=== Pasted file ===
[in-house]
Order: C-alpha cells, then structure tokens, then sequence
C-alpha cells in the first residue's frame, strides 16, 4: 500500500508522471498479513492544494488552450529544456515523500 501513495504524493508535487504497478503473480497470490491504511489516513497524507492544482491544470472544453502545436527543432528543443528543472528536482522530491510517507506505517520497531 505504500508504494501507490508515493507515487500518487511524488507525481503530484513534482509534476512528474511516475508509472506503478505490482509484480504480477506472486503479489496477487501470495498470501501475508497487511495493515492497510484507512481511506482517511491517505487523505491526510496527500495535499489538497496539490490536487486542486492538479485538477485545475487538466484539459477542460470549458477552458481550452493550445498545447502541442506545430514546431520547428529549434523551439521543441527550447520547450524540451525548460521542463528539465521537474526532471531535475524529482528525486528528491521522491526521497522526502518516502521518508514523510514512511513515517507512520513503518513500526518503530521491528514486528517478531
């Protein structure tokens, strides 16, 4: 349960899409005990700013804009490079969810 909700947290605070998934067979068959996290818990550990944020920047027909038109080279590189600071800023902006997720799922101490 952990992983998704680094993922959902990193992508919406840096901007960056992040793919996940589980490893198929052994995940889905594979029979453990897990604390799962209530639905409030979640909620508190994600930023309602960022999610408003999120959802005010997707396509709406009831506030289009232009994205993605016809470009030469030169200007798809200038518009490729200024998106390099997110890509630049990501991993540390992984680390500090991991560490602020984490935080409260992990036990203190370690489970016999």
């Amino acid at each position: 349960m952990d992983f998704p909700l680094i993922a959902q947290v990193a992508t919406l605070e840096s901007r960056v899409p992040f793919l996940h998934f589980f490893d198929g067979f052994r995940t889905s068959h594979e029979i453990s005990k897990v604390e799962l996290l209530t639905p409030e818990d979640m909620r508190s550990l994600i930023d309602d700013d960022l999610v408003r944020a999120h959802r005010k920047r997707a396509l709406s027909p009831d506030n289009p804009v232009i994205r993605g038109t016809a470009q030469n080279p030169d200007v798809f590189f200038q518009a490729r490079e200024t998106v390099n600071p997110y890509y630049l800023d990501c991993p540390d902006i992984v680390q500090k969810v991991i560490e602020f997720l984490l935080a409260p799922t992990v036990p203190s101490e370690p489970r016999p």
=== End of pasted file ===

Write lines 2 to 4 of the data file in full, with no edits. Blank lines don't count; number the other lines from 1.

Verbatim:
Order: C-alpha cells, then structure tokens, then sequence
C-alpha cells in the first residue's frame, strides 16, 4: 500500500508522471498479513492544494488552450529544456515523500 501513495504524493508535487504497478503473480497470490491504511489516513497524507492544482491544470472544453502545436527543432528543443528543472528536482522530491510517507506505517520497531 505504500508504494501507490508515493507515487500518487511524488507525481503530484513534482509534476512528474511516475508509472506503478505490482509484480504480477506472486503479489496477487501470495498470501501475508497487511495493515492497510484507512481511506482517511491517505487523505491526510496527500495535499489538497496539490490536487486542486492538479485538477485545475487538466484539459477542460470549458477552458481550452493550445498545447502541442506545430514546431520547428529549434523551439521543441527550447520547450524540451525548460521542463528539465521537474526532471531535475524529482528525486528528491521522491526521497522526502518516502521518508514523510514512511513515517507512520513503518513500526518503530521491528514486528517478531
């Protein structure tokens, strides 16, 4: 349960899409005990700013804009490079969810 909700947290605070998934067979068959996290818990550990944020920047027909038109080279590189600071800023902006997720799922101490 952990992983998704680094993922959902990193992508919406840096901007960056992040793919996940589980490893198929052994995940889905594979029979453990897990604390799962209530639905409030979640909620508190994600930023309602960022999610408003999120959802005010997707396509709406009831506030289009232009994205993605016809470009030469030169200007798809200038518009490729200024998106390099997110890509630049990501991993540390992984680390500090991991560490602020984490935080409260992990036990203190370690489970016999």